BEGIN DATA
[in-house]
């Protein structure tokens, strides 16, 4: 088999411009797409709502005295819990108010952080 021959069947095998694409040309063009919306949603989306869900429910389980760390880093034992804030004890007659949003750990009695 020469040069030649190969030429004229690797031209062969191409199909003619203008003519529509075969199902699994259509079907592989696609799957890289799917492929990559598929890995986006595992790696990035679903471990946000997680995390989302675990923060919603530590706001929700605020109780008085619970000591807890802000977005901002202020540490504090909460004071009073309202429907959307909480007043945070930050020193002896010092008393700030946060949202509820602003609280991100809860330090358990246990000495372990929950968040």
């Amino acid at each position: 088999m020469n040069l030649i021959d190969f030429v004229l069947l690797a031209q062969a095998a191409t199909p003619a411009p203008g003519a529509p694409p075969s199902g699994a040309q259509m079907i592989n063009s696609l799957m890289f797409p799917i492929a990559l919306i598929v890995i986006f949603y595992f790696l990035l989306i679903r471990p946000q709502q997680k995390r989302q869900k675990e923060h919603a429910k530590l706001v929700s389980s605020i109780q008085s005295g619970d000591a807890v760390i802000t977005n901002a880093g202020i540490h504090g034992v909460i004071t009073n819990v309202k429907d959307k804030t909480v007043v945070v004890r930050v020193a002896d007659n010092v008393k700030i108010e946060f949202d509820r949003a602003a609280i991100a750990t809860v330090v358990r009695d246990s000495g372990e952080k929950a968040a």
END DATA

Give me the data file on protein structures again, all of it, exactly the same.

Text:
[in-house]
């Protein structure tokens, strides 16, 4: 088999411009797409709502005295819990108010952080 021959069947095998694409040309063009919306949603989306869900429910389980760390880093034992804030004890007659949003750990009695 020469040069030649190969030429004229690797031209062969191409199909003619203008003519529509075969199902699994259509079907592989696609799957890289799917492929990559598929890995986006595992790696990035679903471990946000997680995390989302675990923060919603530590706001929700605020109780008085619970000591807890802000977005901002202020540490504090909460004071009073309202429907959307909480007043945070930050020193002896010092008393700030946060949202509820602003609280991100809860330090358990246990000495372990929950968040």
């Amino acid at each position: 088999m020469n040069l030649i021959d190969f030429v004229l069947l690797a031209q062969a095998a191409t199909p003619a411009p203008g003519a529509p694409p075969s199902g699994a040309q259509m079907i592989n063009s696609l799957m890289f797409p799917i492929a990559l919306i598929v890995i986006f949603y595992f790696l990035l989306i679903r471990p946000q709502q997680k995390r989302q869900k675990e923060h919603a429910k530590l706001v929700s389980s605020i109780q008085s005295g619970d000591a807890v760390i802000t977005n901002a880093g202020i540490h504090g034992v909460i004071t009073n819990v309202k429907d959307k804030t909480v007043v945070v004890r930050v020193a002896d007659n010092v008393k700030i108010e946060f949202d509820r949003a602003a609280i991100a750990t809860v330090v358990r009695d246990s000495g372990e952080k929950a968040a």